Packaged ice melt generally has a “works to” temperature written on the bag. While bulk salt doesn’t have a label, anyone in the industry knows that bulk rock salt will melt to, at best, +5°F. Do you need the same amount of salt per area to melt ice at +25°F that you would for +5°F? NO YOU DON’T. You could be literally throwing away thousands of dollars every season if you don’t adjust your application rates to the temperatures expected.
How much salt is required for a ground temp of 25°F to 30°F degrees? The Champaign, IL Public works says,” At a temperature range of +25°F to +30°F, application rates of 100 to 200 pounds per lane mile can provide adequate control. At temperatures of +20°F, a rate of 300-400 pounds of salt might be required for adequate control. ” A lane mile is 12 ft. wide ,There are 5280 ft. in a U.S mile, so this amounts to the equivalent of 63,360 sq. ft. (1.45 acres).
The most important data concerning rock salt application rates vs. temperature is a melter’s ‘melting capacity’ at differing temperatures. Molecular water is always present on the surface of ice and the amount of water increases at higher temperatures. Thus, at higher temperatures rock salt works faster and melts more ice with less brine(melted ice + salt) and will not work at temperatures that are too low to allow enough water on the ice surface to dissolve the rock salt.
|Temperature||Pounds of ice melted by 1 pound of salt|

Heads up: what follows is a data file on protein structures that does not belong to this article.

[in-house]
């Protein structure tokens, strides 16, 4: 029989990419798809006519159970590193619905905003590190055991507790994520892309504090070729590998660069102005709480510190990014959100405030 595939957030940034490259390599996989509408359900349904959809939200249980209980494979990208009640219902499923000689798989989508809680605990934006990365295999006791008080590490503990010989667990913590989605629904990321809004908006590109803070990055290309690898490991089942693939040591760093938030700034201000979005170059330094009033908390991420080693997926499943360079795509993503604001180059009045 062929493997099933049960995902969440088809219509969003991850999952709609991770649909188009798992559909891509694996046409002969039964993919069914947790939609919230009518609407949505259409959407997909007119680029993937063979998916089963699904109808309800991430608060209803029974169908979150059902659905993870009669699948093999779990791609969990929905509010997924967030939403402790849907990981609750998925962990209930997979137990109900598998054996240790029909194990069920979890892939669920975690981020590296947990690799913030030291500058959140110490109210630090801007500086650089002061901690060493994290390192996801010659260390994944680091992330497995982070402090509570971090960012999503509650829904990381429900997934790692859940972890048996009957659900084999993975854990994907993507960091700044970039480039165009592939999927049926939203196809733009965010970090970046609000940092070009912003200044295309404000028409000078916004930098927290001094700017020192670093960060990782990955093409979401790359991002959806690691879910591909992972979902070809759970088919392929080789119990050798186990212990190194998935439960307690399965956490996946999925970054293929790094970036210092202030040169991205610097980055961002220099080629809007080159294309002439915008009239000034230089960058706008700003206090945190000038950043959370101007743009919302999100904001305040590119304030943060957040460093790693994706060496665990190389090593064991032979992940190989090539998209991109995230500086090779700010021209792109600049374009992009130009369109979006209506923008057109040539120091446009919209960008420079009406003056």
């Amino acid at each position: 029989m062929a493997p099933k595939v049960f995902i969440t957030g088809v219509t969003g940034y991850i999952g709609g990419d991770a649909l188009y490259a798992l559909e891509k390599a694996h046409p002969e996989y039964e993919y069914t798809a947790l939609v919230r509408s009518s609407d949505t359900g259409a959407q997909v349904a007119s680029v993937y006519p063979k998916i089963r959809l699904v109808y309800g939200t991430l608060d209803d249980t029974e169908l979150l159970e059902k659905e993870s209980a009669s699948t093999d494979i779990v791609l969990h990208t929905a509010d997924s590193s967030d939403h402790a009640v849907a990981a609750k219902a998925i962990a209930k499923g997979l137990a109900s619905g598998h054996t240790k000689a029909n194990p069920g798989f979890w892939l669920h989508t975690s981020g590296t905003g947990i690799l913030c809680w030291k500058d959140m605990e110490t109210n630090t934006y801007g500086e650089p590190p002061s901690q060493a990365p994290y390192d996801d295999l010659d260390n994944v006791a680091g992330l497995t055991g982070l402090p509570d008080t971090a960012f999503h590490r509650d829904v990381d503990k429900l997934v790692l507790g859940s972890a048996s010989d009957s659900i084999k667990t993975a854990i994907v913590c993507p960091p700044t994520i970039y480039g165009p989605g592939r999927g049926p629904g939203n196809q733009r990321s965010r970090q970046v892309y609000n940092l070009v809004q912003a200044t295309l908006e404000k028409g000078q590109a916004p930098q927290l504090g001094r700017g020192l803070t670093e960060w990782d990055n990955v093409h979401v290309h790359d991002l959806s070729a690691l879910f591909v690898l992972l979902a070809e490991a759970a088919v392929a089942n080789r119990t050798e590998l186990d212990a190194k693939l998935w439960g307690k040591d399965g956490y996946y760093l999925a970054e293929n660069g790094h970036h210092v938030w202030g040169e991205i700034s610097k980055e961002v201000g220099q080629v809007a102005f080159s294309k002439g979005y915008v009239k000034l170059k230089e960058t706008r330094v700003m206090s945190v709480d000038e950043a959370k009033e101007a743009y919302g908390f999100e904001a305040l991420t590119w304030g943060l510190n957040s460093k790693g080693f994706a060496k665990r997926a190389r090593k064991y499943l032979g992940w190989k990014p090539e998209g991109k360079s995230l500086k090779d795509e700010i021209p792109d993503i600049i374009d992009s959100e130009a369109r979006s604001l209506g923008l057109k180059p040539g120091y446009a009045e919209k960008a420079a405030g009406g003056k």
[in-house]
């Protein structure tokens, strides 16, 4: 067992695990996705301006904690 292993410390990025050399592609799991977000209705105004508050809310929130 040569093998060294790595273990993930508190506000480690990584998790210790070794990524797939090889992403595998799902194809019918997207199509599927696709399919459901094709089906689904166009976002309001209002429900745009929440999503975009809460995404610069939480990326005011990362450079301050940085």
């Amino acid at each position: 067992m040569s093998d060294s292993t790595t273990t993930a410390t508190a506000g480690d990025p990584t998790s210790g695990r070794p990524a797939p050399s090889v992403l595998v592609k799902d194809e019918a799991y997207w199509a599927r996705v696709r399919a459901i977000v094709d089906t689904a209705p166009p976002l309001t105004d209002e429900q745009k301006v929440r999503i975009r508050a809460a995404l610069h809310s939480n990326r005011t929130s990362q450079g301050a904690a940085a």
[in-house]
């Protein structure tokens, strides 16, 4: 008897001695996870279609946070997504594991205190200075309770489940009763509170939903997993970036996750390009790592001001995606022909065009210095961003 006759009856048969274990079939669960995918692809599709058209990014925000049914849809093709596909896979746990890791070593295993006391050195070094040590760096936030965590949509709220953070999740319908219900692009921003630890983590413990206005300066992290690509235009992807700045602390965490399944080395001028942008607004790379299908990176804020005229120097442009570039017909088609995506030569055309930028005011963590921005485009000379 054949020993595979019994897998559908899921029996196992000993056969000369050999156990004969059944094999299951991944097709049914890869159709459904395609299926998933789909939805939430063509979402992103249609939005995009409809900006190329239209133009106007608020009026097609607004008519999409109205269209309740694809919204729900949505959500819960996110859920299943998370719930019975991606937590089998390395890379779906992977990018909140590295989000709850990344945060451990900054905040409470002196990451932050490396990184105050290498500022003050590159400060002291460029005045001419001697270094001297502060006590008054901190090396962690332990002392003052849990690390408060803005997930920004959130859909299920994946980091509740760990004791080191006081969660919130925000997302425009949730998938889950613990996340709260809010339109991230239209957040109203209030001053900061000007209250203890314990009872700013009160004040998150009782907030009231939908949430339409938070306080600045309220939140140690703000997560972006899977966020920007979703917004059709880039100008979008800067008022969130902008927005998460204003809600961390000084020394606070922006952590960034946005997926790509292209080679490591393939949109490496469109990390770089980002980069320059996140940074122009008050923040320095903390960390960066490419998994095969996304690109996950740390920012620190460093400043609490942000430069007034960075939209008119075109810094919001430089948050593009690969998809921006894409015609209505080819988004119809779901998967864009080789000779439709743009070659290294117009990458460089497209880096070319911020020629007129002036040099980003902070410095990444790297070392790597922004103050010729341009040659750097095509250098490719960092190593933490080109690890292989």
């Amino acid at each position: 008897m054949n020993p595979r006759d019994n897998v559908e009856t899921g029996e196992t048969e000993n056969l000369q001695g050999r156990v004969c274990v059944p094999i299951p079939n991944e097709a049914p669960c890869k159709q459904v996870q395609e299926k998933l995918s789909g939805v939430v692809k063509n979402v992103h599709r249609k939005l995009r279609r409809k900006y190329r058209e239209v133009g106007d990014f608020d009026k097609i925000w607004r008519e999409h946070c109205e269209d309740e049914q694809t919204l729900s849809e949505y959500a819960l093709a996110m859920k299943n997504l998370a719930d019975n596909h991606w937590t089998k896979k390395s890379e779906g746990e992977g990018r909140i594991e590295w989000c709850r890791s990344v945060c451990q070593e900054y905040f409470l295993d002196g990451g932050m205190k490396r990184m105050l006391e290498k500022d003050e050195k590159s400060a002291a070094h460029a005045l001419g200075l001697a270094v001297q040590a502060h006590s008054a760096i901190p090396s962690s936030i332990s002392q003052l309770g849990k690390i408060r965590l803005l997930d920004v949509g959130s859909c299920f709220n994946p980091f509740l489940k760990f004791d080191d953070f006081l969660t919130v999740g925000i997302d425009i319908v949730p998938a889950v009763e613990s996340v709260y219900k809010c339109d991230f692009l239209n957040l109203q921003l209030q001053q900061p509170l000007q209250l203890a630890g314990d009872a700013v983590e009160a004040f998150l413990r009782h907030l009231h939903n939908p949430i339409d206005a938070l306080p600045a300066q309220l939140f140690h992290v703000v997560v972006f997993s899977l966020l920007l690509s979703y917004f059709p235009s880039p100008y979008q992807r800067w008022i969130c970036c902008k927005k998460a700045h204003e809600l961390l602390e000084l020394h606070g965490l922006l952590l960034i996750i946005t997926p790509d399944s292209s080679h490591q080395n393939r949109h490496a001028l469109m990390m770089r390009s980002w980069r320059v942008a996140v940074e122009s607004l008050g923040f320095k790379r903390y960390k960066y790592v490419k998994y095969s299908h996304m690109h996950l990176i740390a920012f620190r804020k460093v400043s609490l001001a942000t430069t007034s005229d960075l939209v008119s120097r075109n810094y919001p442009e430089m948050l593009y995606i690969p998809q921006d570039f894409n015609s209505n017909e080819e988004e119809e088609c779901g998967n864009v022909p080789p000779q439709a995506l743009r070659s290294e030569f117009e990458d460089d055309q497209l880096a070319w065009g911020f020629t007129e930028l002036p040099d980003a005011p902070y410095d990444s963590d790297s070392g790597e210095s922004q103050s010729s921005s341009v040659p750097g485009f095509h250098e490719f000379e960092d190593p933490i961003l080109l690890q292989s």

While working to determine your own application rates, do track your results. Chloride Conscious offers data tracking sheets to help your record keeping for future comparisons. Get our tracking sheets here.
There are a few variables that you will want to consider when picking an application rate because adjustments . See the next chart for a base guide line.
Use this table to adjust your salt application rates while tracking results.
Type of precipitation- Loose snow, Regular snow, Wet/Heavy Snow, Freezing Rain
Temperature Now and expected trends- Air temperature now and where it will be going (Morning = the temp will likely be rising throughout the day)
Pavement Temperature (If the pavement is very cold it will take much longer for warmer air temps to assist in the melting process)
Traffic Loads (High traffic will help spread the salt brine making more effective melting of lesser amounts of salt)
Pavement Types ( Up to 20% more salt should be applied to cement over asphalt due to thermodynamic properties)
For more information, read our article on application rates and adjustments HERE.
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